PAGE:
His Holiness clarified that Tibetans take refuge in the Buddha, Dharma and Sangha and for reasons related to tantra add to this taking refuge in the Lama. He said that in the past in Tibet a Lama’s status was judged by the number of horses he had, while Geshes and Abbots were not honoured that much; this has now changed. Geshes and Abbots are Lamas, who are not counted as Tulkus, (recognised reincarnate lamas), but are qualified by their education and practice. In the West are those who claim to be Lamas, but who are really seeking a livelihood. Meanwhile, His Holiness has received reports of Lamas going to China and misbehaving because all they were really interested in was money and women. He has been asked to intervene, but replied that there isn’t much he can do from India. He told them, “You who are there should examine the Lama’s qualities and measure them against the 10 qualifications of a Lama or Guru specified by Maitreya. And if they don’t measure up, engage them in discussion, but don’t treat them as Lamas.” Je Tsongkhapa said, “If you are unable to tame yourself, how can you hope to tame others?” Turning to the question of science, His Holiness said that scientists are dealing with evident phenomena. When they seek to know about the workings of the mind, they look to the Tibetan tradition for help. In addition to dialogues with scientists, Buddhism is gradually opening to interaction with other religious traditions and other Buddhist communities.
“We should be proud and delighted with this. We all follow the same teacher – the Buddha – and can learn from each others. This would be a fitting offering to the teachers.” In the text, His Holiness highlighted the seven branch prayer, beginning with offering, stressing that the most important practice was the offering of practice to the teacher. Next came prostration and confession and he cited Mila’s remark that for confession to succeed you need to have a sense of regret. Considering something common to us all, that we are going to die, His Holiness observed that 80 years from now, none of us will be here. Death is certain, but when it will come is unpredictable. Since we are healthy and young, most of us assume that we won’t die tonight. What can we do to prepare ourselves? He suggested cultivating a warm heart, which will bring us friendship and good health. Help the poor, not only those whose poverty is a lack of wealth, but also those whose poverty involves a lack of positive states of mind. He spoke about what we may consider our natural defences. Attachment seems to protect us and anger seems to defend us. As a result we tend to think of attachment and anger as natural qualities without seeing their negative aspect. This is how we become slaves to our destructive emotions. He recalled the elderly Aaron Beck telling him that when we are angry, the person who is the focus of our anger seems to be completely negative and yet 90% of that negativity involves our projection. This echoes what Nagarjuna was saying hundreds of years ago.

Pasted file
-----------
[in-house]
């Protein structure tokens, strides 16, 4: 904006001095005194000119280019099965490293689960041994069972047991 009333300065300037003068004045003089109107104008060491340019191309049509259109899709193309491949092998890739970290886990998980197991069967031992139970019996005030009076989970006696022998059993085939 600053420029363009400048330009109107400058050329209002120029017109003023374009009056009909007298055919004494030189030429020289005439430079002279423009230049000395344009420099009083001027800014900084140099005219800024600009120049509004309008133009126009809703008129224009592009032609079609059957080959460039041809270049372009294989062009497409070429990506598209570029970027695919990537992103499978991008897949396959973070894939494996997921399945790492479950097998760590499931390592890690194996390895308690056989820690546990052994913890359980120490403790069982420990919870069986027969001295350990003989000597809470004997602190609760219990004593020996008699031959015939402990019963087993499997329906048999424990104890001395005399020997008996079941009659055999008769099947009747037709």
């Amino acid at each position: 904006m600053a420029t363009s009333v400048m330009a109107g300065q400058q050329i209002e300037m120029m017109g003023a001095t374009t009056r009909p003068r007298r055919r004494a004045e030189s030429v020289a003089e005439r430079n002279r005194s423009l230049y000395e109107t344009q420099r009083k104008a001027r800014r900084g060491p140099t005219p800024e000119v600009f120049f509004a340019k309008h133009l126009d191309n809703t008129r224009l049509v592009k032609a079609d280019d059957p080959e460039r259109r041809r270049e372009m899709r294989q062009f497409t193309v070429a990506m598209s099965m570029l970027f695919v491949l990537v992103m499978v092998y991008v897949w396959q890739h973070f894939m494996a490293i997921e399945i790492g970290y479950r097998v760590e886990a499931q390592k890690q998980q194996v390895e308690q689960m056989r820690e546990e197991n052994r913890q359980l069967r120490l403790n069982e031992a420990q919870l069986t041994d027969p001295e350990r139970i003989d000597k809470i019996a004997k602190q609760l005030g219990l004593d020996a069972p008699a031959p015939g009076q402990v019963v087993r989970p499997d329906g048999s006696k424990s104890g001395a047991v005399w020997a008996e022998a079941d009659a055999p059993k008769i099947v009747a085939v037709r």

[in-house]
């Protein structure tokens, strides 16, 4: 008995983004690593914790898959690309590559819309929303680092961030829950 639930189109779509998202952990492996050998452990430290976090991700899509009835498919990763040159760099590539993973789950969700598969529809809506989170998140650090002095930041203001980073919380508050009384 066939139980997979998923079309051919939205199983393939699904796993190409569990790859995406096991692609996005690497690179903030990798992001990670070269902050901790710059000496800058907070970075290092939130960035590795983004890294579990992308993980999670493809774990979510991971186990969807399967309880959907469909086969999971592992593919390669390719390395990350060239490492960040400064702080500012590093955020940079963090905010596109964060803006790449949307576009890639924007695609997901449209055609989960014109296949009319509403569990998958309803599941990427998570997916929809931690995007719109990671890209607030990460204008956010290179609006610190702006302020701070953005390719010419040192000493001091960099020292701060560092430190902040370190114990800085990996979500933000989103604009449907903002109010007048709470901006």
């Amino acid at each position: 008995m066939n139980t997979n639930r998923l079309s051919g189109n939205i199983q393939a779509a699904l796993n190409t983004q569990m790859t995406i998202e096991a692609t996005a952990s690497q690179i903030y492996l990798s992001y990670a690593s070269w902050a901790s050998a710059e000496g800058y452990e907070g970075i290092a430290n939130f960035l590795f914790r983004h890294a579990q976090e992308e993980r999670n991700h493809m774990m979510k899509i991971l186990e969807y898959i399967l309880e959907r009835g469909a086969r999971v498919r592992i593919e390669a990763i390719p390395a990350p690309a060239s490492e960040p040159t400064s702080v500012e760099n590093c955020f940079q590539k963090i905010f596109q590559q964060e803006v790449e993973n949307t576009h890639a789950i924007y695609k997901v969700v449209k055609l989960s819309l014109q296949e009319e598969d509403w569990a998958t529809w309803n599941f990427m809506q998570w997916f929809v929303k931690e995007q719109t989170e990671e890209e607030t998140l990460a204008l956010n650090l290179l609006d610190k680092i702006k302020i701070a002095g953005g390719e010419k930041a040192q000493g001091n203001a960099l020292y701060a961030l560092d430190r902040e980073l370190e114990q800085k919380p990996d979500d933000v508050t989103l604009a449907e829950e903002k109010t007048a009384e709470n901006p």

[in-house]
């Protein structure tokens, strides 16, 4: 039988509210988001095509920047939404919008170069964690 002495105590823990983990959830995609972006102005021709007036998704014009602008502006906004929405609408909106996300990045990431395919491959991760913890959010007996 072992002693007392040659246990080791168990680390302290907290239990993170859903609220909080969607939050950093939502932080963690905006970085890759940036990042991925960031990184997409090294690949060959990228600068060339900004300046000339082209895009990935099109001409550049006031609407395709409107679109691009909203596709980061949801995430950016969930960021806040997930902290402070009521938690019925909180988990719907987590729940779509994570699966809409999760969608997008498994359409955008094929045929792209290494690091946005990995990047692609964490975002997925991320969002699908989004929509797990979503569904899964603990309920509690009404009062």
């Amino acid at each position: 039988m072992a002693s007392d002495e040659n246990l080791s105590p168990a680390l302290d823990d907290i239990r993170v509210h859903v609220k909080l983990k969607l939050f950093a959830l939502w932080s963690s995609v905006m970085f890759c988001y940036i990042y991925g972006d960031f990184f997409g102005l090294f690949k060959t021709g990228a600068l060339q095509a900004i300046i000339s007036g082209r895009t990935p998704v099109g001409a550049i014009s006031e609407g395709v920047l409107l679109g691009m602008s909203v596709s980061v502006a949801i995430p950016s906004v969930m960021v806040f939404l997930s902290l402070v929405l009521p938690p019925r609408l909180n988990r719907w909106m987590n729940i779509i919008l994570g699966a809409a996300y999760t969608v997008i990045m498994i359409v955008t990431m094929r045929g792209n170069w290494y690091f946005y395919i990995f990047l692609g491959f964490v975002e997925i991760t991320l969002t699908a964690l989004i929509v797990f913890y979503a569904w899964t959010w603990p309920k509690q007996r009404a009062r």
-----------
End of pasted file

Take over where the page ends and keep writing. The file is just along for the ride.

His Holiness began the afternoon session saying that we fall ill because of carelessness, even recklessness. We need to be alert and use mindfulness and introspection to avoid making mistakes. He said that anger arises from within and disturbs our peace of mind. Therefore, conscientiousness is important. We need to learn from day to day how to avoid or discipline the disturbing emotions that upset our equilibrium. Anger has the greatest potential to destroy the virtue we have gathered. It does not harm our enemies, but does disturb us. Anger yields no benefit in this life, whether we express it through physical or verbal actions it will simply create negative karma that will harm us in the future. “Just as those who go to war do so with grim determination, once we realize the seriousness of our disturbing emotions, we will enter into combat with them seriously. “Learned, noble and gentle, are the qualities we ascribe to Lamas – but they are qualities everyone can aspire to.”

Comments are closed

»  Substance:WordPress   »  Style:Ahren Ahimsa